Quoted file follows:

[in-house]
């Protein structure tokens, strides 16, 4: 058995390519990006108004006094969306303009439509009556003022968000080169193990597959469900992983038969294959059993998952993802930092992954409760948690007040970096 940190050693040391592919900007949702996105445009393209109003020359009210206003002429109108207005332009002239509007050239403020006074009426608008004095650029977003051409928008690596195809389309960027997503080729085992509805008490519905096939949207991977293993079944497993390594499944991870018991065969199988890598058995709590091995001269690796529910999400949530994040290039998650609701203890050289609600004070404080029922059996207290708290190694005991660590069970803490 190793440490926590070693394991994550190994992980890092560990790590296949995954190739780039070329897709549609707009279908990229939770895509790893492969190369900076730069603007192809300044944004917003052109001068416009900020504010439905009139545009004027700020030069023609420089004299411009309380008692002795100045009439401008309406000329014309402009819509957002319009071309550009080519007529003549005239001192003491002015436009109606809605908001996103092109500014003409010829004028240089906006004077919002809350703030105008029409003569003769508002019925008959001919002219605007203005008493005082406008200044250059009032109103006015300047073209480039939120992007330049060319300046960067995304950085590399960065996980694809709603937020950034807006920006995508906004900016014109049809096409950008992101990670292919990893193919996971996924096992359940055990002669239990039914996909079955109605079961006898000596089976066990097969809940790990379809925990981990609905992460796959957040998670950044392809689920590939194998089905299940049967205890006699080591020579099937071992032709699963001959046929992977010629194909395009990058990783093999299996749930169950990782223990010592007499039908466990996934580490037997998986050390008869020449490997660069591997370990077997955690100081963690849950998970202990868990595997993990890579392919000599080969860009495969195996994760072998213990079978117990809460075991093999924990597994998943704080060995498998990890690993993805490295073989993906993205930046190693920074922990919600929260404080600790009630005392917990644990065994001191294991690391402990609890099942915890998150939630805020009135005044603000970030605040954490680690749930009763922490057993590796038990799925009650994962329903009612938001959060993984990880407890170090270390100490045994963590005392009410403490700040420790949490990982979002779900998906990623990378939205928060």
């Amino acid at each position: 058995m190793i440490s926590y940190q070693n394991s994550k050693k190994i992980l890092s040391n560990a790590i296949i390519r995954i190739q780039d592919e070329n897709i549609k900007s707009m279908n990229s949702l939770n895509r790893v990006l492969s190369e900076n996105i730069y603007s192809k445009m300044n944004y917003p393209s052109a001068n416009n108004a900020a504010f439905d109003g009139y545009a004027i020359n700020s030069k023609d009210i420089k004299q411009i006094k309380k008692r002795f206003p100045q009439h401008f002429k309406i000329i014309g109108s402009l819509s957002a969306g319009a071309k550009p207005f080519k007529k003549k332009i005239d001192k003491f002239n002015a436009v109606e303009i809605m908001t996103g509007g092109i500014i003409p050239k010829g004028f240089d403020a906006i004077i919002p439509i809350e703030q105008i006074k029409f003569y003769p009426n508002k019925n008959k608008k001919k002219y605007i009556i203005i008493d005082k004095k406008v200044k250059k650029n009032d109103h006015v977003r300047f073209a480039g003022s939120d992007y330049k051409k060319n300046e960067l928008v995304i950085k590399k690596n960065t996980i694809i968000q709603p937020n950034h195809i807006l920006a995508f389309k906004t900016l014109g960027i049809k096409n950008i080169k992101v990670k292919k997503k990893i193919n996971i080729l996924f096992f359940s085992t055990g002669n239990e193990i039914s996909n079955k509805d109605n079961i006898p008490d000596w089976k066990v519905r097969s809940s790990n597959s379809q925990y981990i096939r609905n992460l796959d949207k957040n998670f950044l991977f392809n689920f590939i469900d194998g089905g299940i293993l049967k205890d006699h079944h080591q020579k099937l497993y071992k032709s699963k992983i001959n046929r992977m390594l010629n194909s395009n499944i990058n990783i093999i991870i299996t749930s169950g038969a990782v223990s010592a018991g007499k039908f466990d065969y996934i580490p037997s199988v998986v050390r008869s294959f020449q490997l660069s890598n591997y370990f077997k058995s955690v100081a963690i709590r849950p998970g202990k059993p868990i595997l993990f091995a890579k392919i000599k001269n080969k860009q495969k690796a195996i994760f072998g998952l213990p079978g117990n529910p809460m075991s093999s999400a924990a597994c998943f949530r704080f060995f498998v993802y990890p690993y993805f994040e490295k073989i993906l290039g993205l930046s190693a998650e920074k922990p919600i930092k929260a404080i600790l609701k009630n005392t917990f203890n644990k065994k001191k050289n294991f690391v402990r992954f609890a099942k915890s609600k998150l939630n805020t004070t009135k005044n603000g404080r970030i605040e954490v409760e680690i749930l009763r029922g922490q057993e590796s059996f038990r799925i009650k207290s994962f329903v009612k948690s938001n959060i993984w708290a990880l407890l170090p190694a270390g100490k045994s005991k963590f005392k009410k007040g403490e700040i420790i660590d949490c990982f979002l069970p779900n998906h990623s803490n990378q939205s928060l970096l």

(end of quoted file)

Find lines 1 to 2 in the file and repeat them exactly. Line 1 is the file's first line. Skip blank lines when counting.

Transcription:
[in-house]
């Protein structure tokens, strides 16, 4: 058995390519990006108004006094969306303009439509009556003022968000080169193990597959469900992983038969294959059993998952993802930092992954409760948690007040970096 940190050693040391592919900007949702996105445009393209109003020359009210206003002429109108207005332009002239509007050239403020006074009426608008004095650029977003051409928008690596195809389309960027997503080729085992509805008490519905096939949207991977293993079944497993390594499944991870018991065969199988890598058995709590091995001269690796529910999400949530994040290039998650609701203890050289609600004070404080029922059996207290708290190694005991660590069970803490 190793440490926590070693394991994550190994992980890092560990790590296949995954190739780039070329897709549609707009279908990229939770895509790893492969190369900076730069603007192809300044944004917003052109001068416009900020504010439905009139545009004027700020030069023609420089004299411009309380008692002795100045009439401008309406000329014309402009819509957002319009071309550009080519007529003549005239001192003491002015436009109606809605908001996103092109500014003409010829004028240089906006004077919002809350703030105008029409003569003769508002019925008959001919002219605007203005008493005082406008200044250059009032109103006015300047073209480039939120992007330049060319300046960067995304950085590399960065996980694809709603937020950034807006920006995508906004900016014109049809096409950008992101990670292919990893193919996971996924096992359940055990002669239990039914996909079955109605079961006898000596089976066990097969809940790990379809925990981990609905992460796959957040998670950044392809689920590939194998089905299940049967205890006699080591020579099937071992032709699963001959046929992977010629194909395009990058990783093999299996749930169950990782223990010592007499039908466990996934580490037997998986050390008869020449490997660069591997370990077997955690100081963690849950998970202990868990595997993990890579392919000599080969860009495969195996994760072998213990079978117990809460075991093999924990597994998943704080060995498998990890690993993805490295073989993906993205930046190693920074922990919600929260404080600790009630005392917990644990065994001191294991690391402990609890099942915890998150939630805020009135005044603000970030605040954490680690749930009763922490057993590796038990799925009650994962329903009612938001959060993984990880407890170090270390100490045994963590005392009410403490700040420790949490990982979002779900998906990623990378939205928060």